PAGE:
Connecting a Barrio

A steady swoosh cuts through the East Los Angeles morning. The mostly Latino community hasn’t seen a visitor like this in over half a century. The shiny steel carries promises and expectations but there’s uncertainty, too.

When MTA, the Los Angeles Metro Transportation Authority, unveiled the new Gold Line on November 15, it was more than just giving the 94% of Latinos in East Los Angeles a transportation option, it was a route connecting an unincorporated neighborhood back to the body of the greater city.

The “Eastside Extension”, six years in the making and $898 million later, was seen by MTA officials as giving the East LA community access to the more affluent parts of the city they might not otherwise have access to. But there is another untold part to the story: It has also given other Angelenos a chance to visit the barrio they often read with caution. Stopping at the Mariachi Plaza where Latino musicians come, congregate, play and seek employment. Not only is it taking a community out, it is bringing new communities in.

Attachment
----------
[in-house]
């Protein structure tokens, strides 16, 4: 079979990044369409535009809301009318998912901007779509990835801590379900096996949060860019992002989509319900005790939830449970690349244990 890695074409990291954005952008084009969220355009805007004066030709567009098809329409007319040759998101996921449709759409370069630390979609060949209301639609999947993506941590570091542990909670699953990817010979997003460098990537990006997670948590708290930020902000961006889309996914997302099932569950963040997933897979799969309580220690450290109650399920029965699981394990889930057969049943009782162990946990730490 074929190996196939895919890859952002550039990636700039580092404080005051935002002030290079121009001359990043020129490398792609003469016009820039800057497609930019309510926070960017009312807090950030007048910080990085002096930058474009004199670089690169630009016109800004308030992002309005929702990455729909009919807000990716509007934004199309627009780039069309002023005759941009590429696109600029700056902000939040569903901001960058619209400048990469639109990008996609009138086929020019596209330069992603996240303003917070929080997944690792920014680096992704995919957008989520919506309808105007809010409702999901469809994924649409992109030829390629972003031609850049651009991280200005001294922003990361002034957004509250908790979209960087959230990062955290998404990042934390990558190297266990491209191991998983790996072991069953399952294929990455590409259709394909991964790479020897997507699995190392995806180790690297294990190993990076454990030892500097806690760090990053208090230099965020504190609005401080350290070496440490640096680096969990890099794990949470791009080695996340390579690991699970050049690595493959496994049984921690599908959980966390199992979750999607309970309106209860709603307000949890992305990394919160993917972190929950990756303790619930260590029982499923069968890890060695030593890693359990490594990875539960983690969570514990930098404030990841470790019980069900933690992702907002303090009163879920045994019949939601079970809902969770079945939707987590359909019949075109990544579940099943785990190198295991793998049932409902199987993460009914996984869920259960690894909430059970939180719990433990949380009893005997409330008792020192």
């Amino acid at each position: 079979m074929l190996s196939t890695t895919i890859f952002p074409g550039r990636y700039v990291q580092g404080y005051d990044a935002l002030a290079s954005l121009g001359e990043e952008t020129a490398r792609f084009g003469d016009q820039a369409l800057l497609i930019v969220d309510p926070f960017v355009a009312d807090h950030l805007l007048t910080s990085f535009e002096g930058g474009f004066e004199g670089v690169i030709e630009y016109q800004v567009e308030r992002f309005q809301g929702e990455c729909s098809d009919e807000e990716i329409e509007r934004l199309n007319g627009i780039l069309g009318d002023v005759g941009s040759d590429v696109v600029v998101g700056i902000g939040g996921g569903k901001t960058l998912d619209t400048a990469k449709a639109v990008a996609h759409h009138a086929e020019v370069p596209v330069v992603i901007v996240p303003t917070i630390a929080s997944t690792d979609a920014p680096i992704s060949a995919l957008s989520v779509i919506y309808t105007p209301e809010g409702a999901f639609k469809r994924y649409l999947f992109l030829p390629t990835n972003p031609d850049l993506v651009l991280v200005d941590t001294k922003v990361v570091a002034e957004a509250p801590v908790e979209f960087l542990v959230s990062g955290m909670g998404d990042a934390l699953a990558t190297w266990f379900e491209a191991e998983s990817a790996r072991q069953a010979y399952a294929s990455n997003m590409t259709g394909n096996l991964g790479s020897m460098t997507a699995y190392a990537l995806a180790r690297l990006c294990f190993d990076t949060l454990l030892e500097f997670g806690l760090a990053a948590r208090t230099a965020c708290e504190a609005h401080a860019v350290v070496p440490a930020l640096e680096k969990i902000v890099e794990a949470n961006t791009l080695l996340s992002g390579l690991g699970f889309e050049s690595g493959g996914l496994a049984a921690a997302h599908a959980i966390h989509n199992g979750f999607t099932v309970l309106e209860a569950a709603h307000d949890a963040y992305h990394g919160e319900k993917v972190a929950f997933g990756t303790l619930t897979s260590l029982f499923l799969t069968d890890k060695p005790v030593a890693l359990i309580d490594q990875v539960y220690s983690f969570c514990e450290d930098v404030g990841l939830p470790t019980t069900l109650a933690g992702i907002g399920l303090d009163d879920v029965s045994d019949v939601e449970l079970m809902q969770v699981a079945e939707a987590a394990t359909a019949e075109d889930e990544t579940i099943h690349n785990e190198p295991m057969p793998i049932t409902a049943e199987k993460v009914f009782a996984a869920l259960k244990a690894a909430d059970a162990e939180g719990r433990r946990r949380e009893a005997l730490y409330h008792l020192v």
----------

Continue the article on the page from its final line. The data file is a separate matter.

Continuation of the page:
I submitted my photo essay “A Pair of Heels for Vanessa,” to the fellowship committee because it delves into similar cultural conflicts. What does it mean to be a woman in one culture and a girl in another? For American born Latinas celebrating their Quinceanera, they often struggled with conflicting emotions.

“While Dorothea was not interested in politics,” remarked Clark Kerr. “She was interested in people.”

It’s too easy to follow the media’s coverage of the new route but what I’m most interested in are the interactions and intersections of a Latino community in transit. Like Lange, my interest lies in people, not politics.

I propose to go to East Los Angeles during the summer 2010 and plant myself inside the Gold Line train stops.

The final project will be a portfolio, visually capturing the Latino community that is increasingly depending on the new transportation route and the new commuters who are discovering East Los Angeles because of it. The photography will reveal the interesting, sometimes conflicting dichotomy of the East LA community and their visitors. I will capture environmental portraits of the family owned shops and taquerias that are receiving more business because of the train. I want to photograph the musicians and mariachi who are being changed by these new train stops.

Steve Saldivar
November 2009